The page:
Probably like every coach and every team at this time of the year, we are looking forward to the start of the season. We’ve had an opportunity to play one game and that was on Sunday night against the University of Calgary. We saw some good things happen and probably more importantly we got a chance to view our freshman for the very first time. We have a number of freshmen on our team, as you’re all probably aware. Almost half our team is made up of freshmen due to not only successful graduation rates, but also because of the early exodus of some of our players to the professional hockey ranks. Just to think right now that Paul Stastny would have just been starting his senior year at Denver if he were still with us, but we’re pleased to see Paul and many of our other players moving on to their pro careers, whether it’s in hockey or otherwise. The one thing that I’ve told our team since day one when we came back to school here is that our biggest goal is to become a team.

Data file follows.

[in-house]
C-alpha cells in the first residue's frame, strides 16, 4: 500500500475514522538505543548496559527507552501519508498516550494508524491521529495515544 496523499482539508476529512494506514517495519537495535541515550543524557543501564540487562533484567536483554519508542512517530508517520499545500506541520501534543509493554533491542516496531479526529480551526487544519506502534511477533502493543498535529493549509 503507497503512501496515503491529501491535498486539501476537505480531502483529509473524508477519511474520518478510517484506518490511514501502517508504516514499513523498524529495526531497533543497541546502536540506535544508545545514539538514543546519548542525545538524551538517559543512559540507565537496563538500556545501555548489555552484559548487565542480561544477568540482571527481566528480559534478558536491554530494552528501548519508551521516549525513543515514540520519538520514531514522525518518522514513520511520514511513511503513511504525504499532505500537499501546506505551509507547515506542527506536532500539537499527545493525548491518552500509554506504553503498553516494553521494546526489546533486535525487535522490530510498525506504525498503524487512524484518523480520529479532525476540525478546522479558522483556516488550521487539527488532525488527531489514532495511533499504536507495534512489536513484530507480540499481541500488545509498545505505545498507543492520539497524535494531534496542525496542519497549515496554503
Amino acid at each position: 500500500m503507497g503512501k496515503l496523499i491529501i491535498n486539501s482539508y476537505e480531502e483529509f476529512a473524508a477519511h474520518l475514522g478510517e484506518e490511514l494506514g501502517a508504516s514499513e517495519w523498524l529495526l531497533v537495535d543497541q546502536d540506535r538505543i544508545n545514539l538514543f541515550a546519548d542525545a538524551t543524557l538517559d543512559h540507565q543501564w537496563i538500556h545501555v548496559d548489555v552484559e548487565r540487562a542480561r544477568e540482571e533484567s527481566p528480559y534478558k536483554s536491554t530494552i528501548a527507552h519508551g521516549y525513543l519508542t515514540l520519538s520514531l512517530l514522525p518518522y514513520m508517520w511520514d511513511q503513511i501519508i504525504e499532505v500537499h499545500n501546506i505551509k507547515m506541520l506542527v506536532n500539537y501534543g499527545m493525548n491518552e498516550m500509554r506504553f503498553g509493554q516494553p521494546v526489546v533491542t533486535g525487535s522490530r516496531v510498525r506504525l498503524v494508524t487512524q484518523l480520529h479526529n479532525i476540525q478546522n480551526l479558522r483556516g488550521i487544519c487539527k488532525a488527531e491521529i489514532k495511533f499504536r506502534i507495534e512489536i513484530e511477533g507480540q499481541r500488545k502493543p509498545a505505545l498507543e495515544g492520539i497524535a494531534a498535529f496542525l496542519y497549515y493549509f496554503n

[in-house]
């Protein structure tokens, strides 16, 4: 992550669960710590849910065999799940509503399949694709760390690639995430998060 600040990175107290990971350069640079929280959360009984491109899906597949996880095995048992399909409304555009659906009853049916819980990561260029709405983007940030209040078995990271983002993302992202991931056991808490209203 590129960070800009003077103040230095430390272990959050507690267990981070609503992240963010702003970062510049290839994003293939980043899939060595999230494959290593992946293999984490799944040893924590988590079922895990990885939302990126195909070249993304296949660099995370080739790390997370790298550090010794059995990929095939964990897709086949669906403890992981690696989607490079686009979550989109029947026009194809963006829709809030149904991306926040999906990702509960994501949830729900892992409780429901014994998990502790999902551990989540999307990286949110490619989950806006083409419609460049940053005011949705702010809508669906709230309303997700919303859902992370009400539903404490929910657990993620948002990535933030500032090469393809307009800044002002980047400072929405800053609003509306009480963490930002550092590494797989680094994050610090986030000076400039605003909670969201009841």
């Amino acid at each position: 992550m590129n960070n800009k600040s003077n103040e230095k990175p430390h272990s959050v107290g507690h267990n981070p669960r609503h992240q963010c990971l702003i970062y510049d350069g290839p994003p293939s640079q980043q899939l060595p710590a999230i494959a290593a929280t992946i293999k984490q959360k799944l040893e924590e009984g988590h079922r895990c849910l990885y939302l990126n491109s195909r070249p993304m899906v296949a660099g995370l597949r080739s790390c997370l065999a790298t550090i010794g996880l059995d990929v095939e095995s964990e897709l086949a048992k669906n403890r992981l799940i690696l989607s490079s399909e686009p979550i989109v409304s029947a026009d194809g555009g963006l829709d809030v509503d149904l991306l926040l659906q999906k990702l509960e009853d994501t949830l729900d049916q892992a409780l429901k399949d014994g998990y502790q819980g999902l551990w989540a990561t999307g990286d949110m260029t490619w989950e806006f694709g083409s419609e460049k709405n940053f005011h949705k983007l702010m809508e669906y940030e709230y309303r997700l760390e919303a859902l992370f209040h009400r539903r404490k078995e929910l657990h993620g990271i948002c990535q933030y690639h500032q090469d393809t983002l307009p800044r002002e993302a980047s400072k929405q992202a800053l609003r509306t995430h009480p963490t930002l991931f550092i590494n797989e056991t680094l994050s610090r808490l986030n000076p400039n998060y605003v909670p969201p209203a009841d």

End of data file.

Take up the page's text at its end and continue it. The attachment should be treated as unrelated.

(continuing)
On Goaltender Peter Mannino: Peter Mannino is going to be carrying the mail, and we have some young guys backing him up. Marc Cheverie is a very talented young goaltender. It will be very similar to a few years ago when Adam Berkhoel was a senior and Glenn Fisher was in his freshman year. Peter is going to mentor Marc very similar in many ways as what Adam did for Glenn. That is a position that we all know is the most crucial on a hockey team, and we’re very pleased to know that Peter is going to be with us. He is the most talented and potentially the best goaltender in not only the WCHA but the country. And we know that as skaters, if we make a mistake, Peter will be there to cover up for us.